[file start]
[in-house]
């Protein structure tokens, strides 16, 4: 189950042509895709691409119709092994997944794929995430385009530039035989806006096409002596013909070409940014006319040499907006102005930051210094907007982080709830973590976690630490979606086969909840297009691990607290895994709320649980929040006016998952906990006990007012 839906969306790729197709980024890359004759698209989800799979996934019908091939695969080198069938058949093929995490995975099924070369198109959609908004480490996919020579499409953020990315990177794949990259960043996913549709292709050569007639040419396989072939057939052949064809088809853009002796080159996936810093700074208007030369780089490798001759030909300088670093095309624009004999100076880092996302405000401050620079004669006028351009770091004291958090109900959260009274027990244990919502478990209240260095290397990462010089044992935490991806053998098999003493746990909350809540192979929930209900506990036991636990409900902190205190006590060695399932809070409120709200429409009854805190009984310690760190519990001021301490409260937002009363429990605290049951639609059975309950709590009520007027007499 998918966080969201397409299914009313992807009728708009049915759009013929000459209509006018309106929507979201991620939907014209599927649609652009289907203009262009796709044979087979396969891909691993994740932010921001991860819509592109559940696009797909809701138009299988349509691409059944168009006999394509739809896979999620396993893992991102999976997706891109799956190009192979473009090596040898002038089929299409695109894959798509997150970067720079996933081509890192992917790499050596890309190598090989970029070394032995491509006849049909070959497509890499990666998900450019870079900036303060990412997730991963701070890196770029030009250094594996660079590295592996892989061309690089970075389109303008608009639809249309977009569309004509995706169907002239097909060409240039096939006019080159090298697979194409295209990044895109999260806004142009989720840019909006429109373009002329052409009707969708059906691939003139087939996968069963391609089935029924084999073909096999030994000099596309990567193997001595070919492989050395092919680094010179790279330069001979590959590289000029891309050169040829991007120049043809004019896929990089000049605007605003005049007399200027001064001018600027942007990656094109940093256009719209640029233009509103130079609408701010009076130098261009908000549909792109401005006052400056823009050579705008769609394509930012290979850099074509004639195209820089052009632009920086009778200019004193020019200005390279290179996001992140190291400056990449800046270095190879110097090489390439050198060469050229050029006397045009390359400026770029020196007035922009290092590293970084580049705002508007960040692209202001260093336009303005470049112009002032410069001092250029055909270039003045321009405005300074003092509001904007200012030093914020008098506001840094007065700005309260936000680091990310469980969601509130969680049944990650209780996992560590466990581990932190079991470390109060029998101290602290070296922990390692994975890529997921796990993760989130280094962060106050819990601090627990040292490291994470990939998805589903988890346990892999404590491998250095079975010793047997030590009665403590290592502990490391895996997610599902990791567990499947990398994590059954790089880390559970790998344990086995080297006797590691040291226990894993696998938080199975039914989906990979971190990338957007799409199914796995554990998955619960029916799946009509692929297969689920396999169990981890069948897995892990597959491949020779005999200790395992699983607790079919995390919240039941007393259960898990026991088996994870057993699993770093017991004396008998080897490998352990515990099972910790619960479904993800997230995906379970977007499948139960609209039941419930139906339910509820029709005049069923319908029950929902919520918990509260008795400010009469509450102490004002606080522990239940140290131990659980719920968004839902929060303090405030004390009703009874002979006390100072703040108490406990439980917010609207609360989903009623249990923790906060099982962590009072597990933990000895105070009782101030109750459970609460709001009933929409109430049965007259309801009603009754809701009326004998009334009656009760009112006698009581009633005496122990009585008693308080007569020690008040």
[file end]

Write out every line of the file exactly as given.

[in-house]
């Protein structure tokens, strides 16, 4: 189950042509895709691409119709092994997944794929995430385009530039035989806006096409002596013909070409940014006319040499907006102005930051210094907007982080709830973590976690630490979606086969909840297009691990607290895994709320649980929040006016998952906990006990007012 839906969306790729197709980024890359004759698209989800799979996934019908091939695969080198069938058949093929995490995975099924070369198109959609908004480490996919020579499409953020990315990177794949990259960043996913549709292709050569007639040419396989072939057939052949064809088809853009002796080159996936810093700074208007030369780089490798001759030909300088670093095309624009004999100076880092996302405000401050620079004669006028351009770091004291958090109900959260009274027990244990919502478990209240260095290397990462010089044992935490991806053998098999003493746990909350809540192979929930209900506990036991636990409900902190205190006590060695399932809070409120709200429409009854805190009984310690760190519990001021301490409260937002009363429990605290049951639609059975309950709590009520007027007499 998918966080969201397409299914009313992807009728708009049915759009013929000459209509006018309106929507979201991620939907014209599927649609652009289907203009262009796709044979087979396969891909691993994740932010921001991860819509592109559940696009797909809701138009299988349509691409059944168009006999394509739809896979999620396993893992991102999976997706891109799956190009192979473009090596040898002038089929299409695109894959798509997150970067720079996933081509890192992917790499050596890309190598090989970029070394032995491509006849049909070959497509890499990666998900450019870079900036303060990412997730991963701070890196770029030009250094594996660079590295592996892989061309690089970075389109303008608009639809249309977009569309004509995706169907002239097909060409240039096939006019080159090298697979194409295209990044895109999260806004142009989720840019909006429109373009002329052409009707969708059906691939003139087939996968069963391609089935029924084999073909096999030994000099596309990567193997001595070919492989050395092919680094010179790279330069001979590959590289000029891309050169040829991007120049043809004019896929990089000049605007605003005049007399200027001064001018600027942007990656094109940093256009719209640029233009509103130079609408701010009076130098261009908000549909792109401005006052400056823009050579705008769609394509930012290979850099074509004639195209820089052009632009920086009778200019004193020019200005390279290179996001992140190291400056990449800046270095190879110097090489390439050198060469050229050029006397045009390359400026770029020196007035922009290092590293970084580049705002508007960040692209202001260093336009303005470049112009002032410069001092250029055909270039003045321009405005300074003092509001904007200012030093914020008098506001840094007065700005309260936000680091990310469980969601509130969680049944990650209780996992560590466990581990932190079991470390109060029998101290602290070296922990390692994975890529997921796990993760989130280094962060106050819990601090627990040292490291994470990939998805589903988890346990892999404590491998250095079975010793047997030590009665403590290592502990490391895996997610599902990791567990499947990398994590059954790089880390559970790998344990086995080297006797590691040291226990894993696998938080199975039914989906990979971190990338957007799409199914796995554990998955619960029916799946009509692929297969689920396999169990981890069948897995892990597959491949020779005999200790395992699983607790079919995390919240039941007393259960898990026991088996994870057993699993770093017991004396008998080897490998352990515990099972910790619960479904993800997230995906379970977007499948139960609209039941419930139906339910509820029709005049069923319908029950929902919520918990509260008795400010009469509450102490004002606080522990239940140290131990659980719920968004839902929060303090405030004390009703009874002979006390100072703040108490406990439980917010609207609360989903009623249990923790906060099982962590009072597990933990000895105070009782101030109750459970609460709001009933929409109430049965007259309801009603009754809701009326004998009334009656009760009112006698009581009633005496122990009585008693308080007569020690008040």